"Anyway," Evil Editor continued, "a couple months later I killed her by poisoning her prune danish. Luckily her husband took the fall and the company promoted me to top editor. And the rest is history."
The reporter looked stunned. "Uh, one more question, sir. What are your five favorite novels?"
"I assume you mean besides my own," EE replied. "Let's see, number 5: Bleak House, by Charles Dickens. The first murder mystery. Did you see the TV production, with Gillian Anderson? Some of the men had muttonchops out to here. That was a time when you judged a man by the manginess of his muttonchops.
"Then there's Crime and Punishment, by Dostoevsky. I didn't read it but I saw Crimes and Misdemeanors, by Woody Allen. It was pretty good, once I got over the fact that it wasn't funny.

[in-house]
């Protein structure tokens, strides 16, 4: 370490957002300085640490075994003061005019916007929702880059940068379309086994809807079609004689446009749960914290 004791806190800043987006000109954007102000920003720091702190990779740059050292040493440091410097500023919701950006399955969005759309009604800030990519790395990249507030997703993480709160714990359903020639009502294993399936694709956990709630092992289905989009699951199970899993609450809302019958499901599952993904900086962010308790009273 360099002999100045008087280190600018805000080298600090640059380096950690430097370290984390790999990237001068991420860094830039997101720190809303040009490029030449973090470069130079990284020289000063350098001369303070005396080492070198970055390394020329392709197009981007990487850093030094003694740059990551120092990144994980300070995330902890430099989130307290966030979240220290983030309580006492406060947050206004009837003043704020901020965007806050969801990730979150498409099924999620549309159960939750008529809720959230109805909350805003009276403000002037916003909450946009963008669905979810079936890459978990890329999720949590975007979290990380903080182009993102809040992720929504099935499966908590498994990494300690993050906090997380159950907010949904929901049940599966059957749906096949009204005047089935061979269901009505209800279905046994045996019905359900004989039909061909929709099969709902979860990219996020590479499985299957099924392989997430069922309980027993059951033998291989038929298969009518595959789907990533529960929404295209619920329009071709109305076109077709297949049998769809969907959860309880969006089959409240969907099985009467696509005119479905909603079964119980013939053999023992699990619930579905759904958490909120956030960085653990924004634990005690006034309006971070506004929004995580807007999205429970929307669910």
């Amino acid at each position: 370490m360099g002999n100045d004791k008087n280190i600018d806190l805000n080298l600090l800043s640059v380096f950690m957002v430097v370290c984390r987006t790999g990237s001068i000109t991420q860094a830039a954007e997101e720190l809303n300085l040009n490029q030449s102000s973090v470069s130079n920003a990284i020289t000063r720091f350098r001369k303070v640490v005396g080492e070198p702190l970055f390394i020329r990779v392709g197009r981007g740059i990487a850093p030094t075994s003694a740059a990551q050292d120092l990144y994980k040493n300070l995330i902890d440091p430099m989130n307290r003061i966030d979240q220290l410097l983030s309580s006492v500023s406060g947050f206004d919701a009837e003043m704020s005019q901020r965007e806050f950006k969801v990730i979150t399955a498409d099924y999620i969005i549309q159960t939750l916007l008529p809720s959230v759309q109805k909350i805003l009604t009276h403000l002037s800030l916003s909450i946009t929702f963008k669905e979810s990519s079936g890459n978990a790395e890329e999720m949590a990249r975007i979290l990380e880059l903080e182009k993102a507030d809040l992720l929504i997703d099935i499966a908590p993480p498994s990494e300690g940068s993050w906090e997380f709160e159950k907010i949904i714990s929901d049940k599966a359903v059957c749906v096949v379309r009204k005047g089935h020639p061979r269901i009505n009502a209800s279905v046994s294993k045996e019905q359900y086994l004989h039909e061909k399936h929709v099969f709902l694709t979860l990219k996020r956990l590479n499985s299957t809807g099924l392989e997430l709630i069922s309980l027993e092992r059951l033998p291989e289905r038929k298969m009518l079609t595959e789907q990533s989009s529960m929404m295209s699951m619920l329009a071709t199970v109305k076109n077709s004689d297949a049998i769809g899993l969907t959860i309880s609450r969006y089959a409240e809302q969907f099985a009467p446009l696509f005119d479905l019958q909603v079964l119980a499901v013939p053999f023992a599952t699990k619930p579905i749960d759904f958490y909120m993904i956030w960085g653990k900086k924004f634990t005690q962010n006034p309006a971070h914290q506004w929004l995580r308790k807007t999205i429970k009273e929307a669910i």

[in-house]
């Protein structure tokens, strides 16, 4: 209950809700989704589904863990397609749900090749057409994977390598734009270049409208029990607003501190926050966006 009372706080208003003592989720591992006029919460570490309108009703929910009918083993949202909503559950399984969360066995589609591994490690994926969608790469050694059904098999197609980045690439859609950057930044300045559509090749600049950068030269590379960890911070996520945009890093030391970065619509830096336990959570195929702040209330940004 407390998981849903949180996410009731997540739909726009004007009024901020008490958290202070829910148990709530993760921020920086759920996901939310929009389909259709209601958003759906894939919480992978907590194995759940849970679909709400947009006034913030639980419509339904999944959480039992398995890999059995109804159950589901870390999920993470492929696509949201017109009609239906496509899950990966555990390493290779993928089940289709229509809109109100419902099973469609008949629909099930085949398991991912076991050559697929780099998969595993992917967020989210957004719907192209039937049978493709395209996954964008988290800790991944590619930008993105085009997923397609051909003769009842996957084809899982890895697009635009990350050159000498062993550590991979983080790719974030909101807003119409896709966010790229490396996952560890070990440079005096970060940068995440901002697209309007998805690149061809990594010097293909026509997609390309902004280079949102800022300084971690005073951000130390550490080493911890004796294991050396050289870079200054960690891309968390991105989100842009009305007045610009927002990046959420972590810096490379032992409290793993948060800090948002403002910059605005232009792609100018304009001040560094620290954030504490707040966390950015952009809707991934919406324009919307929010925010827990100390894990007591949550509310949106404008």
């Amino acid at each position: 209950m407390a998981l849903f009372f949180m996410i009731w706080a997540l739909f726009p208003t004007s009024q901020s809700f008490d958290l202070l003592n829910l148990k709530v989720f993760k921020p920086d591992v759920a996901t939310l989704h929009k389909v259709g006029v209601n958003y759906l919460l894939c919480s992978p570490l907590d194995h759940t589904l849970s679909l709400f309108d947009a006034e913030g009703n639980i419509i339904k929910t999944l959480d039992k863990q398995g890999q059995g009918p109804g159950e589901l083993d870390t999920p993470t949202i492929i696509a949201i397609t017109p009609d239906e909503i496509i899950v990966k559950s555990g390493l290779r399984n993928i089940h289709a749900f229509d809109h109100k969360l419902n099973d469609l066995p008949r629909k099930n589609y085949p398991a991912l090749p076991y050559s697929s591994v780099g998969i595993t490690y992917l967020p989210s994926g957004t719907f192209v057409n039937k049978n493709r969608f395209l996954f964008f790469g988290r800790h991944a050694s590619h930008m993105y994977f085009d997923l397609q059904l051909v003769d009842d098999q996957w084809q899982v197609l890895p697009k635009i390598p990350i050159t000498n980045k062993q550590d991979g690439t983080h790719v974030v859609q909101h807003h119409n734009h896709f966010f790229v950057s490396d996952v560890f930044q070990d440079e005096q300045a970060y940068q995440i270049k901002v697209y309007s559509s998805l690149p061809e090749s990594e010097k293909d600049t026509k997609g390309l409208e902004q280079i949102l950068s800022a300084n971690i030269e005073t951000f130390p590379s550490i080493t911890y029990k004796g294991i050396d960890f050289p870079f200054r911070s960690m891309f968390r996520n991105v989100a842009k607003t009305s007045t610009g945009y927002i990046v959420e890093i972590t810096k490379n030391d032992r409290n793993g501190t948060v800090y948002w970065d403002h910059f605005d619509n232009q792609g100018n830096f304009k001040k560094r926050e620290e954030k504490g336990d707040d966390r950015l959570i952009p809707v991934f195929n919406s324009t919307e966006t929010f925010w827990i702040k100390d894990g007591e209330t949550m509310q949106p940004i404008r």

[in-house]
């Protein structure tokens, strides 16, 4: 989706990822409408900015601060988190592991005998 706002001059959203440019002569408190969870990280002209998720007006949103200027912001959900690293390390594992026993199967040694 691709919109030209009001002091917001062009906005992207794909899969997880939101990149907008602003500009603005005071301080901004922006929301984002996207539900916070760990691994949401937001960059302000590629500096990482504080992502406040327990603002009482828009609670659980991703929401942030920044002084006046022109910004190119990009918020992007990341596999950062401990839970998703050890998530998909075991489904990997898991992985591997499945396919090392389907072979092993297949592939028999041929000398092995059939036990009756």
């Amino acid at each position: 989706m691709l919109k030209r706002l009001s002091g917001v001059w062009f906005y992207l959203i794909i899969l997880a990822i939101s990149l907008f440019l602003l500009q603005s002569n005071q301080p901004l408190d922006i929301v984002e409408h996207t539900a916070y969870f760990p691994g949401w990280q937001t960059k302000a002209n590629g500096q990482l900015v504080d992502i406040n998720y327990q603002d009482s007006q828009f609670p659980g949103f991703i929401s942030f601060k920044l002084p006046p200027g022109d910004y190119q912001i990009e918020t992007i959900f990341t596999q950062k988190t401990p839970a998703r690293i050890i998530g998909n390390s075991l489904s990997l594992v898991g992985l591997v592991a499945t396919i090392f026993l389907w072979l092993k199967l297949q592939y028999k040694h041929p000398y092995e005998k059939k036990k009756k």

"The Sun Also Rises. If Hemingway would have just shaved his chin like I kept telling him, you'd've seen some magnificent chops. Then maybe he wouldn't have had to kill himself.
"Number 2, To Kill a Mockingbird. Did you ever notice it was Finch they wanted to kill, not a mockingbird? Anyway, you can't go wrong with Gregory Peck.
"And number 1, by miles, The Auction-Winner's Novel, by Jane Doe. It's got everything: love, sex, redemption, humor, pathos, muttonchops and my four favorite scenes in literary history."
"Never heard of it," the reporter said.
Evil Editor stared at him. Finally he said, "Get out. GET OUT!! I agreed to this interview only because of your reputation as the major literary critic of our time. And now this? What hole did you just crawl out of? Never heard of The Auction-Winner's Novel? Good Lord, where are my smelling salts? Are you still here? GET OUT!!"